Much of Homogenic pays homage to Iceland. However, it’s still easy to pinpoint a feeling of uneasiness that seems indebted to her at-once over-the-top and harrowing existence at that time. “State of emergency / How beautiful to be / State of emergency / Is where I want to be,” she sings over swirling strings and percussion on the hit single “Jóga.” Thanks to the incorporation of orchestral elements into her sound, the dynamic record sounds like a spy movie soundtrack crafted by an IDM artist. It’s not quite apt to say that Homogenic ushered in a new era for Björk—she’s an artist whose whole schtick involves subverting expectations and pushing boundaries. But it is one of the most refined and memorable records in her entire discography.

When I set out to write this piece, it was just supposed to be about the equipment that shaped Homogenic. But in the time since I first put the pen to paper, Björk has returned to the spotlight in full force. First, she put out a podcast series called Sonic Symbolism, in which she converses with her collaborators about the sounds and textures that course through her records. Then, she announced a new album called Fossora, which is out September 30th. Accompanied by a mycological video for the single “atopos,” as well as a statement about “farrrrt”-ing, its rollout has been characteristically trippy and unique. Based on the voracious hype that’s surrounded the upcoming project, it’s slated to be one of her buzziest endeavors in a while.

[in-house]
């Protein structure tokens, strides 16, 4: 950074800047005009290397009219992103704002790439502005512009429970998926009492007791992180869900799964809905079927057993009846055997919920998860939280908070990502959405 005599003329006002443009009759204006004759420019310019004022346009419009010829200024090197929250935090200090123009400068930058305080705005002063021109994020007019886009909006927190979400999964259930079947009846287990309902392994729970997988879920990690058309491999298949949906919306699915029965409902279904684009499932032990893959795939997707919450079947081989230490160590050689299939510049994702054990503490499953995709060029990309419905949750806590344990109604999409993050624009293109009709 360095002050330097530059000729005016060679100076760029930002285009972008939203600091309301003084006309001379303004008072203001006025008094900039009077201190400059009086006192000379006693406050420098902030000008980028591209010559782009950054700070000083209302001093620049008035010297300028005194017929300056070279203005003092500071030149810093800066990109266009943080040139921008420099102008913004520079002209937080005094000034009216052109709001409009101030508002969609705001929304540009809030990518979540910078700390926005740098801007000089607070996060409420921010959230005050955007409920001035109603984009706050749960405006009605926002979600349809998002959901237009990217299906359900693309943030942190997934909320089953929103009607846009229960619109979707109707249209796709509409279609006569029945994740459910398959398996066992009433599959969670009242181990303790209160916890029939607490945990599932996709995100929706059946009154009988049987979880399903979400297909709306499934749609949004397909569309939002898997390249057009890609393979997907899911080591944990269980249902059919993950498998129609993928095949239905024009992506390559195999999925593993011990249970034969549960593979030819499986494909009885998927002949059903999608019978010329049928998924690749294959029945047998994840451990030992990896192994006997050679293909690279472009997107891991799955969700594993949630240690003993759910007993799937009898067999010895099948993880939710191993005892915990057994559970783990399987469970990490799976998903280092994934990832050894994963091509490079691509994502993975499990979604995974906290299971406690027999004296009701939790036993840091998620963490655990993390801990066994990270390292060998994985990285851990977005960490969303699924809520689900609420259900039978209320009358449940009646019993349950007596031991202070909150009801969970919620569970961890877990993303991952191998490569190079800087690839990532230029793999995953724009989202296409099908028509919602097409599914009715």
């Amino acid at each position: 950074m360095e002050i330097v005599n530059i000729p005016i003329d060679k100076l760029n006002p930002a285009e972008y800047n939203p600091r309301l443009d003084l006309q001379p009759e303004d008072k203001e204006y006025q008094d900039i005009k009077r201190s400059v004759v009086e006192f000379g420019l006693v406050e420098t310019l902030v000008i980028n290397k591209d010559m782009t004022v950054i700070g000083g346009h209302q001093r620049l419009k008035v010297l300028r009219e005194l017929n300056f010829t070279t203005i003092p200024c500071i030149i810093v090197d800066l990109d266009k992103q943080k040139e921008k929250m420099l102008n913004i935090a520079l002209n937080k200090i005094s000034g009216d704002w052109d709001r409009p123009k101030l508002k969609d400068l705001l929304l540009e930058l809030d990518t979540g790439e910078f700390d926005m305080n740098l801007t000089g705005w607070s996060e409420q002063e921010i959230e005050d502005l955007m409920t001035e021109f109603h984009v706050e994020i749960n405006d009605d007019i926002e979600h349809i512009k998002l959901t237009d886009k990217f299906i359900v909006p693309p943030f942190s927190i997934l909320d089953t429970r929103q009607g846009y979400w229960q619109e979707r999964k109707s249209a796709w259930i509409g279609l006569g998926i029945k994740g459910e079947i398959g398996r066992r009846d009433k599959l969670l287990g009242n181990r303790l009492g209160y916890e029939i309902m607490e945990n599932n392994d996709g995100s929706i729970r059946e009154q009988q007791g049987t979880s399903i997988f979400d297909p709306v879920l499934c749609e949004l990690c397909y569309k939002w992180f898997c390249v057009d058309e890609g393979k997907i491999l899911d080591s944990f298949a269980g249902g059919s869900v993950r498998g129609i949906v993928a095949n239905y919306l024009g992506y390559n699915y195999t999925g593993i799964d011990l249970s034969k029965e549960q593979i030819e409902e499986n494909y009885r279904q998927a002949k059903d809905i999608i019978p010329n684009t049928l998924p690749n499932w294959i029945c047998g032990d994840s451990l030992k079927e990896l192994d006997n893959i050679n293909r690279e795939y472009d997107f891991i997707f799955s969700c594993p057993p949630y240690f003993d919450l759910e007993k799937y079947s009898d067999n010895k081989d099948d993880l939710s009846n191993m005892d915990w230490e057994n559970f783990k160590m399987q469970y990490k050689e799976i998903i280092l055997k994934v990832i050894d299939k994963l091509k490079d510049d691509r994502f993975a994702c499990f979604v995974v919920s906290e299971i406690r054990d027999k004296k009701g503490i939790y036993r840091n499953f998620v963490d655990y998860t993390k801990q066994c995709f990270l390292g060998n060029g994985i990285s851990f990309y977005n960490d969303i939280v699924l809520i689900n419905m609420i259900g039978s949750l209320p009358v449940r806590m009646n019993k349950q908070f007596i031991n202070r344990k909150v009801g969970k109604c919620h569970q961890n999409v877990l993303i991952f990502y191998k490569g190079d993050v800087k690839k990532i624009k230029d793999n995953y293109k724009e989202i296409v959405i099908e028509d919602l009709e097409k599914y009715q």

And so, in honor of Björk's rich legacy and exciting new record, we’re here with a breakdown of her best gear moments.

Watch Björk work with her Yamaha QY20 Sequencer in this 1994 documentary.

Yamaha QY20 Music Sequencer

Almost as iconic as Björk’s television deconstruction video is the above tour of her stripped down home studio setup. While you might expect an artist with such an inexplicable sound to require a small music store’s worth of gear in order to write, her rig during this era was actually almost ridiculously compact—small enough to unobtrusively sit on the floor of her living room. At the heart of the setup is a Yamaha QY20 Music Sequencer, which was a handheld music workstation that the company produced in the 1990s. Like some archaic forebear to the Teenage Engineering OP-1, it featured a MIDI sequencer, a tone generator, and a single octave keyboard. Björk’s was hooked up to a few other pieces of gear—mostly keyboards and speakers—but it could also run on batteries, allowing musicians to make music on the go. Other like minded artists that used the fledgling production tool included Autechre and Tricky.

Casio SA-10